Margaret Keenan, the first person to receive the Covid vaccine last year, receives her booster in September
A government vaccine adviser has said cutting the interval between a second dose of a Covid jab and a booster shot will be considered, but insisted data points to a six-month wait as the “sweet spot”.
It comes after the former health secretary Jeremy Hunt urged the government to look at reducing the wait to protect more people over the winter amid intense criticism from Labour for the “stalling” booster scheme as cases exceeded 50,000.
Professor Anthony Harnden, the deputy chair of the Joint Committee on Vaccination and Immunisation (JCVI), said the delay between jabs was “something we will need to consider” as reports suggested it was being discussed by ministers and experts.
Under current government guidance – issued in September – those aged over 50 and vulnerable groups who were double jabbed six months ago are now eligible for a booster dose.
Speaking to reporters on Thursday, Boris Johnson said the period between doses was an “extremely important point”, after Mr Hunt asked MPs: “Does it really matter, when it’s only nine weeks till the Christmas holidays, if someone has a booster jab after five months?”
Asked about cutting the wait, professor Harnden told BBC Radio 4’s Today programme: “Well, I think it’s something that could be considered, but I think the data showing is that six months is a sort of sweet spot.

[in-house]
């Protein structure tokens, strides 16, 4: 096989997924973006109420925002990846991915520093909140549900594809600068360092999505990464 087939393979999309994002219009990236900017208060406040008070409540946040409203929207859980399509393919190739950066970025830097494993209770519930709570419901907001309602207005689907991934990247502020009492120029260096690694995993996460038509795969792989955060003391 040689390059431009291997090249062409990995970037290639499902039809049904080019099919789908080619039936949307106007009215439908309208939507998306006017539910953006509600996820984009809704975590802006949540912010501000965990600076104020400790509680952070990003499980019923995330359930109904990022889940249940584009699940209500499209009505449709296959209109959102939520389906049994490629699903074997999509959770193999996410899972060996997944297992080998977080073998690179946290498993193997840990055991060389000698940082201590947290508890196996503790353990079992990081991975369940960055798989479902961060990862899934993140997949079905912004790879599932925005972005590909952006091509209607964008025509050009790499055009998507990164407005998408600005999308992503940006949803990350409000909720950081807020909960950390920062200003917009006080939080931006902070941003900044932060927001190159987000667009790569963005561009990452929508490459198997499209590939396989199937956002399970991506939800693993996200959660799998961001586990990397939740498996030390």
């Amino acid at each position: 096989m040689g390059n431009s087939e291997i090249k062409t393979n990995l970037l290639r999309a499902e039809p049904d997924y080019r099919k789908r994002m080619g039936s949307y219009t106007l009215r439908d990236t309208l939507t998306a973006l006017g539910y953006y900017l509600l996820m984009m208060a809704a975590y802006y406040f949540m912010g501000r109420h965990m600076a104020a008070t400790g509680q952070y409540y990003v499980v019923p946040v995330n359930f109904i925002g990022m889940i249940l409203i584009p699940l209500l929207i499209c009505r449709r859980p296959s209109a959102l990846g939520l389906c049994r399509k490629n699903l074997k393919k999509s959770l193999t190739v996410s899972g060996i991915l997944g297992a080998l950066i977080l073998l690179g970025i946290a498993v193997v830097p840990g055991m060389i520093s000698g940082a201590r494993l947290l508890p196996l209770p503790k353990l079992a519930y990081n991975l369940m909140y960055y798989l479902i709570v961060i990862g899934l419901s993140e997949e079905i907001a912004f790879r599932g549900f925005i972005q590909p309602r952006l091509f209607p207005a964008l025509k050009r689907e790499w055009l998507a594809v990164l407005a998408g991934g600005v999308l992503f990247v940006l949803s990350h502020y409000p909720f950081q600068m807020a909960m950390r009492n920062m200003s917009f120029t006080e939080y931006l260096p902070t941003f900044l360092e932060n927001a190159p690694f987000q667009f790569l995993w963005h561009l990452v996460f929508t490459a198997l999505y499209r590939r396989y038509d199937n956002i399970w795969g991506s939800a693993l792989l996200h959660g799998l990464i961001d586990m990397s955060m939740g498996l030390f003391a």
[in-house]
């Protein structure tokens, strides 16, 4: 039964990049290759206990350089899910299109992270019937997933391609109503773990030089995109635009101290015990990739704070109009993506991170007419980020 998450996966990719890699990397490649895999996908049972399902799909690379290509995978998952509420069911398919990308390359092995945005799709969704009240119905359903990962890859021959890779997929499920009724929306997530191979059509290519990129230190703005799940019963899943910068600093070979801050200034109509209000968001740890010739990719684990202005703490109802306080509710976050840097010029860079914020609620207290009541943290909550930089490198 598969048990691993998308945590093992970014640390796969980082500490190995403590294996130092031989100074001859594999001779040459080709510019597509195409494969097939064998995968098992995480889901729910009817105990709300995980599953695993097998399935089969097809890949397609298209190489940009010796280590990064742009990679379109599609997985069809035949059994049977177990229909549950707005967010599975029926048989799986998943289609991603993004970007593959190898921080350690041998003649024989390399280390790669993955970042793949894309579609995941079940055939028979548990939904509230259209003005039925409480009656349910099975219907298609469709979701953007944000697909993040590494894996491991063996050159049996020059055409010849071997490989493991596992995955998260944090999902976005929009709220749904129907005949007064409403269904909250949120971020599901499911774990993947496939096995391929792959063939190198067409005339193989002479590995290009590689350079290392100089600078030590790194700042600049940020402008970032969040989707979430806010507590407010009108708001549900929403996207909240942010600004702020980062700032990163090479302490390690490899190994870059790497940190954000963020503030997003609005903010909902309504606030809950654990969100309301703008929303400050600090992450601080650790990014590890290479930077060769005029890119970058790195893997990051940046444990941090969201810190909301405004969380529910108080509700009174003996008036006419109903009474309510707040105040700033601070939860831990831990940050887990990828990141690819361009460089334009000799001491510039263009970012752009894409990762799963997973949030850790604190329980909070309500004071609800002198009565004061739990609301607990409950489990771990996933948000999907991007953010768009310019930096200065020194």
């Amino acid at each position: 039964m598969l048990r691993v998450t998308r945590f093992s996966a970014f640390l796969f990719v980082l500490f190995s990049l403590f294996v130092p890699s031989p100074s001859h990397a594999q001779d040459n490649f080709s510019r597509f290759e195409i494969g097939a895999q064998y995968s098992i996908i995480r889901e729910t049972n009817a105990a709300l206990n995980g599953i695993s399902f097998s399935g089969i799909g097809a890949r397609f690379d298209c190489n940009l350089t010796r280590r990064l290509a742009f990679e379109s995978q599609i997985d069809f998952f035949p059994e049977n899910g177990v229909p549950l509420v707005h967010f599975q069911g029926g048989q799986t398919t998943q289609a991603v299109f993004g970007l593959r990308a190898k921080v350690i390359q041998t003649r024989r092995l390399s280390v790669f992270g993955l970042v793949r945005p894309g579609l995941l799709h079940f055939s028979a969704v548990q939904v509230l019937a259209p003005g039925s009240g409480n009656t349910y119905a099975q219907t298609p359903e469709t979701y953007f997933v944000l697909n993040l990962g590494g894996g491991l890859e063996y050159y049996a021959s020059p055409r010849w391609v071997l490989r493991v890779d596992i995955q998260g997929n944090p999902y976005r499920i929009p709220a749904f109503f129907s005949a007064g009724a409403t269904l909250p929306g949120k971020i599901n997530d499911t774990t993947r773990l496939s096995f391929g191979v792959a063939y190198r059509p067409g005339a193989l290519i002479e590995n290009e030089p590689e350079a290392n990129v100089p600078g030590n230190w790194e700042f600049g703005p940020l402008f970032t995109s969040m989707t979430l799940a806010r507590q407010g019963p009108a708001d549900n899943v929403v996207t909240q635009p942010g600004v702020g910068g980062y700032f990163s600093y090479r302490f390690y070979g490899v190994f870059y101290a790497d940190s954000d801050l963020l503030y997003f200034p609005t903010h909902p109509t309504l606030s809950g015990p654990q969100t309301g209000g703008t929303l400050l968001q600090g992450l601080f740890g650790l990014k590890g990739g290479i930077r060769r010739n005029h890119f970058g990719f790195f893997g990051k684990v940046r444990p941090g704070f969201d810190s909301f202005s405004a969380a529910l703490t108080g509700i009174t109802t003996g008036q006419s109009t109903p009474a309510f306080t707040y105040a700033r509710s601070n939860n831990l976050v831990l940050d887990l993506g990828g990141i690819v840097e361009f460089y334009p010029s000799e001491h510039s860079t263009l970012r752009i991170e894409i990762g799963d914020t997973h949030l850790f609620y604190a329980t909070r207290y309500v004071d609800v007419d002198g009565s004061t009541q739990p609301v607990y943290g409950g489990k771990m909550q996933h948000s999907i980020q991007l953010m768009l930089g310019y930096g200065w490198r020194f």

“Whether it’s five months or whether it’s seven months isn’t so important, but I think what is important is that people get their booster dose.”
He stressed that individuals should book their booster appointment with the NHS if six months had elapsed since having a second dose of a Covid-19 vaccine, adding: “If people get that booster dose they will get that extra bit of protection.”
He went on: “Whether it’s five months, six months, seven months – on JCVI we’ve advised six months because that’s what the data shows is the sweet spot – but as you know with the 12-week which was the appropriate gap for the second dose that was brought down to eight weeks when infection rates were high.”
Quizzed again on whether cutting the wait was something the JCVI was planning to look at, professor Harnden said: “Well I think it’s something we will need to consider in due course”.
According to the Daily Telegraph, the proposal is being discussed in Whitehall and would mean all over 65s could be offered a vaccine by early November, rather than early in December, but No 10 will wait for any change in advice from the JCVI.
At the beginning of the UK’s vaccine rollout, the JCVI originally recommended a 12-week wait between doses of both the Pfizer and Oxford/AstraZeneca jabs, but later changed the guidance, reducing the interval to eight weeks in May.
Pressed on reports that discussions were underway to cut the interval between a second dose and a booster shot, Gillian Keegan, a health and social care minister, stressed on Friday that any change in advice would depend on the experts at the JCVI.
“The JCVI look at all the data,”she said. “They’ve advised us six months. Of course they continually look at the data but they are the only people who can really answer this question.
“If they advise us, our job then would be to get ready to do whatever they say. But at the moment it is six months. It is not unknown, the JCVI have changes over periods of time and have reacted.”
From news to politics, travel to sport, culture to climate – The Independent has a host of free newsletters to suit your interests. To find the stories you want to read, and more, in your inbox, click here.Internet Explorer Channel Network